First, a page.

Intimate Herbalism: Plants as a gateway for connection and intimacy
Playing with healing herbs can teach you new ways to interact with your body, with yourself, with others, and with the earth and its more-than-human species. It’s a slow, deep process that unfolds over time. For herbalists and plant lovers, the medicine of plants is multifaceted—and it includes connection and intimacy.
In these last few years, it’s become clear to many folks that the solution to many of our ills is connection. This includes connection with kin, connection with friends, family, and lovers, and connection with the land. From a body-based perspective, connection with self leads to body literacy and a more intimate understanding of your body’s needs and its cycles. Intimacy, on the other hand, provides you with a relational context that offers nourishment and nurturance.
Both connection and intimacy are core elements of sexual and reproductive wellness. Medicinal herbs support your capacity for connection and intimacy by teaching you about interconnectedness and relationship-building through joyful plant-human interaction, in lush gardens as well as in the wild—and in cozy, warm kitchens and homes and community spaces.
Plant medicine as a gateway for connection
Connection and interdependence is well demonstrated by healing plants both in their natural habitat—think of companion planting or the mycorrhizal networks that connect individual plants together!—and in the way they interact with your body and mind when you ingest them. They teach us that nothing exists in isolation and that everything is connected.
This is an important lesson to keep in mind when dealing with health imbalances, especially those that affect the sexual and reproductive system, hormonal cycles, and fertility.
Medicinal plants teach us about connection when they display synergy together—like blending oat straw with uva-ursi to increase the latter’s benefits for urinary health, or when they display synergy with even other substances, such as blue cohosh increasing the effectiveness of ovulatory stimulants.
And then there’s also the synergy that takes place between you and the plant as you work with it, and as it slowly changes you in some ways—be it through heightened vitality or the relief of a specific symptom, or even the way that certain herbs appeal to you more than others.
Plant medicine and your capacity for intimacy
Building relationship with healing herbs takes time and ongoing care, much like intimacy with self and people. Getting to know a plant intimately over the seasons and over the years can fill your heart in a way that’s similar to finding a new friend or lover.
In this era of over-consumption, it can be tempting to ingest many herbs without going deep with any one herb in particular. But there’s something to be gained in going deeper. This is especially useful when you’re wanting to address the root cause of a health imbalance with herbs, like low sperm count or pelvic pain.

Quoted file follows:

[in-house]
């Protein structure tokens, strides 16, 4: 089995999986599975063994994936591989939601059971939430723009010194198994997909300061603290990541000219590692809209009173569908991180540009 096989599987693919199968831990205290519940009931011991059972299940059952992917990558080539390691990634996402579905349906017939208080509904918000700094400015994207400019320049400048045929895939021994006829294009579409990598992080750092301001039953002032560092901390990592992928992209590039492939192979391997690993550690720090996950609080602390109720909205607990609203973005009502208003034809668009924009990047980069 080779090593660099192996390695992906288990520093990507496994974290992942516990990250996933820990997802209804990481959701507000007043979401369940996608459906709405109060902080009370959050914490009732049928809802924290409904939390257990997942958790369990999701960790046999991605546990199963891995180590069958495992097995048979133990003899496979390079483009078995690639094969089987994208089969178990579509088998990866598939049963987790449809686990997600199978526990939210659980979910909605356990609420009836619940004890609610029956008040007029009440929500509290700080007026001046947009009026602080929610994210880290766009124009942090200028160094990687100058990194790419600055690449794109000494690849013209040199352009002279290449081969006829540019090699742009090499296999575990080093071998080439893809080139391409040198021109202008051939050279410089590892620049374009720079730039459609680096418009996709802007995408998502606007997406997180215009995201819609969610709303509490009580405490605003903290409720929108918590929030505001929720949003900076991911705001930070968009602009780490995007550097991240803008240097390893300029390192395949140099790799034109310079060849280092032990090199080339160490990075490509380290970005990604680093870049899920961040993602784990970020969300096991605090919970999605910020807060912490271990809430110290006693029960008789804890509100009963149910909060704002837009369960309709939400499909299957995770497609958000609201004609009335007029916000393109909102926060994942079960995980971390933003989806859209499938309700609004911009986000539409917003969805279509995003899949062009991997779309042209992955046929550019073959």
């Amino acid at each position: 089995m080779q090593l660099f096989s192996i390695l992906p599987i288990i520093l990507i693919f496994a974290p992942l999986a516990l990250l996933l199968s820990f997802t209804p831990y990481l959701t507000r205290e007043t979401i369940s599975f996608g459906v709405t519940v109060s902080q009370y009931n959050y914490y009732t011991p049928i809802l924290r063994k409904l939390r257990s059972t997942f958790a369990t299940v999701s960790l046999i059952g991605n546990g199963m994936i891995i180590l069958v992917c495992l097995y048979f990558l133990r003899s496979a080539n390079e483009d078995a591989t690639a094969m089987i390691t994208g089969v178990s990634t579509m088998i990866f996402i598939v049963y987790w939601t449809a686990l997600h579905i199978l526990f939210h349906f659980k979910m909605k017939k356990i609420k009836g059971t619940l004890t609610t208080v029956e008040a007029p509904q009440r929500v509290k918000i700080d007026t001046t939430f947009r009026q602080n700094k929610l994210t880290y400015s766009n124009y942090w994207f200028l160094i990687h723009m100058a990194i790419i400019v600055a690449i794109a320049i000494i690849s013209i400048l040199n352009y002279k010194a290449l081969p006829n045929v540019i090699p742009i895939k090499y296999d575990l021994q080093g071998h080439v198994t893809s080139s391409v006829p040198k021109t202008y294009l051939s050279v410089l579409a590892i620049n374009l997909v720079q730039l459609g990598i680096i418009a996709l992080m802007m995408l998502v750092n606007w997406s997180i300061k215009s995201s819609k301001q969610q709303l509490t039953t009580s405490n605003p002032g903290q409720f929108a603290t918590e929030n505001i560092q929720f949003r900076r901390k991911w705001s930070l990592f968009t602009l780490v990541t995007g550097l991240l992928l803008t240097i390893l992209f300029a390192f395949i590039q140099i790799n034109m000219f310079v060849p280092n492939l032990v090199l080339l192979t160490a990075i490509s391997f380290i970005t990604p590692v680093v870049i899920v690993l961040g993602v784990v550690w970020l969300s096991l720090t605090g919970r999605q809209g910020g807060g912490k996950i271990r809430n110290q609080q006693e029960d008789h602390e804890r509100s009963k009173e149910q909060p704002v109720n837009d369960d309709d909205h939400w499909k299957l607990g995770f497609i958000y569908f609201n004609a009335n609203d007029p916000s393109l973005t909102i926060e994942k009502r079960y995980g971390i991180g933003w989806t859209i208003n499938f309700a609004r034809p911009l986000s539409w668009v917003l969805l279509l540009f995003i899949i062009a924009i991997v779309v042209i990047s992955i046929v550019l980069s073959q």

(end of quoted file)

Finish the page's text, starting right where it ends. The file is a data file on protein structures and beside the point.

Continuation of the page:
Building your capacity for intimacy through herbal medicine can take the form of focusing on a single herb for a definite period, be it one week, two months, or even one year.
Intimate herbalism blends together the practice of herbal medicine with body literacy, cycles, fertility, community care, and relationship with the more-than-human world. Beneficial herbs in intimate herbalism include nervines (milky oats, passionflower), adaptogens (ashwagandha, reishi, maca), liver tonics (dandelion, schisandra), lymphatics (cleavers, calendula), and a few more herbs and medicinal mushrooms that support sexual and reproductive wellness through varied channels. This also includes circulatory stimulants (cacao, rosemary) as well as aphrodisiacs like damiana.
The practice of intimate herbalism rests on a foundation of connection, intimacy, and community care through herbs. This includes the regenerative growing of herbs and sourcing of herbs, as well as a focus on herbal preparations that are slow, yummy, and pleasure-forward. This could be long, sensual herbal baths, or nut mylks blended with adaptogenic herbal powders, or soft, sweet and gooey medicinal mushroom marshmallows.
Intimate herbalism invites you to slow down and savor, to interact with blooms and seaweed and fungi and soil, and to pay attention to how the remedies are shifting how your body feels and what it wants. At its core, it’s an invitation to welcome more connection and intimacy in your life through the special magic of plants.
Check out Marie White’s workshop at PRC on Intimate Herbalism.